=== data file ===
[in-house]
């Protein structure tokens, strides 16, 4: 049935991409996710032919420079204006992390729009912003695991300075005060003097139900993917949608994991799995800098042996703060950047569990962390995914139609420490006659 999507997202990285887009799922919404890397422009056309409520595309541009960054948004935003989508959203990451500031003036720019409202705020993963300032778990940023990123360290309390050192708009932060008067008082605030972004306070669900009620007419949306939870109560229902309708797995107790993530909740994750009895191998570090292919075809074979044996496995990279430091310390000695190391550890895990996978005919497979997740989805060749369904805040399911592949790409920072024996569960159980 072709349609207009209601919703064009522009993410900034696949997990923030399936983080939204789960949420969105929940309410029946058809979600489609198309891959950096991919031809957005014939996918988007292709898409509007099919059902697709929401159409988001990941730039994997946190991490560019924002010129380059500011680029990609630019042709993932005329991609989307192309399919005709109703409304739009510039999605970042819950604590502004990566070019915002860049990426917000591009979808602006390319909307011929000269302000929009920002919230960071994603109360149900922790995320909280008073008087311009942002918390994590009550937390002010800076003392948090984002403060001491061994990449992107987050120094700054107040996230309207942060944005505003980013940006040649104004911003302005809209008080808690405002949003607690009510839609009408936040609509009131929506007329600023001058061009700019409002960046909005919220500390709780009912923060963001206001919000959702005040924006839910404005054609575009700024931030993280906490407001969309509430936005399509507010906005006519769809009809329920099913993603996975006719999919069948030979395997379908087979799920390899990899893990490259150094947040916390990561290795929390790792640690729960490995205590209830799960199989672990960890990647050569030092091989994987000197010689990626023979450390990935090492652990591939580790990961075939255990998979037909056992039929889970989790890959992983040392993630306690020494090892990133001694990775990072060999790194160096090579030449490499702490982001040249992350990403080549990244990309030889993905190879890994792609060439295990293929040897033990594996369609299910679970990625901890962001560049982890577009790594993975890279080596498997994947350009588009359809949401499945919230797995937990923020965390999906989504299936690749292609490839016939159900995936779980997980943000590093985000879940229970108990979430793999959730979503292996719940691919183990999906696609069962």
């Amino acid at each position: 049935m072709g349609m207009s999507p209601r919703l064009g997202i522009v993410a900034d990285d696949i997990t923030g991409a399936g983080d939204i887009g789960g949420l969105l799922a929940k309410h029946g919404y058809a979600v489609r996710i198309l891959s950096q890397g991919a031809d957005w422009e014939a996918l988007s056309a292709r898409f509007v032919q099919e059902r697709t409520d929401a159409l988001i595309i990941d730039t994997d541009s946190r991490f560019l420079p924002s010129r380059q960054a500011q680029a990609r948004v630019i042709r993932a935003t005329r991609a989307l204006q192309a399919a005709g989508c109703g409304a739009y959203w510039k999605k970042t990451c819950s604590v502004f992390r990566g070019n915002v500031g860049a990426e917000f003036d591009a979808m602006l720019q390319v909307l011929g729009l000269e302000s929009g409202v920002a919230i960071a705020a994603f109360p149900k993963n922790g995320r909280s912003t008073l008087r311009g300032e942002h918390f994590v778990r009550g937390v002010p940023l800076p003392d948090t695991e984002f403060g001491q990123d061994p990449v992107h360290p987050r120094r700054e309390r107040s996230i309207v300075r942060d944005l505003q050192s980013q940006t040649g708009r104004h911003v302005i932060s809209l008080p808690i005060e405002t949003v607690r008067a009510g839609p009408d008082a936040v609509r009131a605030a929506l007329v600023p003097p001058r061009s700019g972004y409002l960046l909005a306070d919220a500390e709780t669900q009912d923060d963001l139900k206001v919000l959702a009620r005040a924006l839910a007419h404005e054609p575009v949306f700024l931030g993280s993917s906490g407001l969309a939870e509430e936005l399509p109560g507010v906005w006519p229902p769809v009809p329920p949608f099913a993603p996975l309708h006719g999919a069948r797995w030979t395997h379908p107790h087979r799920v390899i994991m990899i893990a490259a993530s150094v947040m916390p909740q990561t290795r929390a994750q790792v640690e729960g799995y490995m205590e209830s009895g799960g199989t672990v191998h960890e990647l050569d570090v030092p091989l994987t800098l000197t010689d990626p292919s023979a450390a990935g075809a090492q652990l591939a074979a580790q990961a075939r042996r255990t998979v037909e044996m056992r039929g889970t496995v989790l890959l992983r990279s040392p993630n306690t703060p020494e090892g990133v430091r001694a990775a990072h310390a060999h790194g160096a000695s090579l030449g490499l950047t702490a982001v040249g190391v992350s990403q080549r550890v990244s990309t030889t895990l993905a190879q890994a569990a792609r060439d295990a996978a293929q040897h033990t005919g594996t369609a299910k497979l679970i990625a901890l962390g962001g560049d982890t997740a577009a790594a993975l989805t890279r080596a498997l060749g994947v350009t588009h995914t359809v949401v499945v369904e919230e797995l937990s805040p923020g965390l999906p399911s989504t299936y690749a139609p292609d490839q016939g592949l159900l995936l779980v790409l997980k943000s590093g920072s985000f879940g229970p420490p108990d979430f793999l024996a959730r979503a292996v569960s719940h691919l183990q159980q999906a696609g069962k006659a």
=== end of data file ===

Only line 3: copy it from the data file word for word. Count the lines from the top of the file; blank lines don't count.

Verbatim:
């Amino acid at each position: 049935m072709g349609m207009s999507p209601r919703l064009g997202i522009v993410a900034d990285d696949i997990t923030g991409a399936g983080d939204i887009g789960g949420l969105l799922a929940k309410h029946g919404y058809a979600v489609r996710i198309l891959s950096q890397g991919a031809d957005w422009e014939a996918l988007s056309a292709r898409f509007v032919q099919e059902r697709t409520d929401a159409l988001i595309i990941d730039t994997d541009s946190r991490f560019l420079p924002s010129r380059q960054a500011q680029a990609r948004v630019i042709r993932a935003t005329r991609a989307l204006q192309a399919a005709g989508c109703g409304a739009y959203w510039k999605k970042t990451c819950s604590v502004f992390r990566g070019n915002v500031g860049a990426e917000f003036d591009a979808m602006l720019q390319v909307l011929g729009l000269e302000s929009g409202v920002a919230i960071a705020a994603f109360p149900k993963n922790g995320r909280s912003t008073l008087r311009g300032e942002h918390f994590v778990r009550g937390v002010p940023l800076p003392d948090t695991e984002f403060g001491q990123d061994p990449v992107h360290p987050r120094r700054e309390r107040s996230i309207v300075r942060d944005l505003q050192s980013q940006t040649g708009r104004h911003v302005i932060s809209l008080p808690i005060e405002t949003v607690r008067a009510g839609p009408d008082a936040v609509r009131a605030a929506l007329v600023p003097p001058r061009s700019g972004y409002l960046l909005a306070d919220a500390e709780t669900q009912d923060d963001l139900k206001v919000l959702a009620r005040a924006l839910a007419h404005e054609p575009v949306f700024l931030g993280s993917s906490g407001l969309a939870e509430e936005l399509p109560g507010v906005w006519p229902p769809v009809p329920p949608f099913a993603p996975l309708h006719g999919a069948r797995w030979t395997h379908p107790h087979r799920v390899i994991m990899i893990a490259a993530s150094v947040m916390p909740q990561t290795r929390a994750q790792v640690e729960g799995y490995m205590e209830s009895g799960g199989t672990v191998h960890e990647l050569d570090v030092p091989l994987t800098l000197t010689d990626p292919s023979a450390a990935g075809a090492q652990l591939a074979a580790q990961a075939r042996r255990t998979v037909e044996m056992r039929g889970t496995v989790l890959l992983r990279s040392p993630n306690t703060p020494e090892g990133v430091r001694a990775a990072h310390a060999h790194g160096a000695s090579l030449g490499l950047t702490a982001v040249g190391v992350s990403q080549r550890v990244s990309t030889t895990l993905a190879q890994a569990a792609r060439d295990a996978a293929q040897h033990t005919g594996t369609a299910k497979l679970i990625a901890l962390g962001g560049d982890t997740a577009a790594a993975l989805t890279r080596a498997l060749g994947v350009t588009h995914t359809v949401v499945v369904e919230e797995l937990s805040p923020g965390l999906p399911s989504t299936y690749a139609p292609d490839q016939g592949l159900l995936l779980v790409l997980k943000s590093g920072s985000f879940g229970p420490p108990d979430f793999l024996a959730r979503a292996v569960s719940h691919l183990q159980q999906a696609g069962k006659a």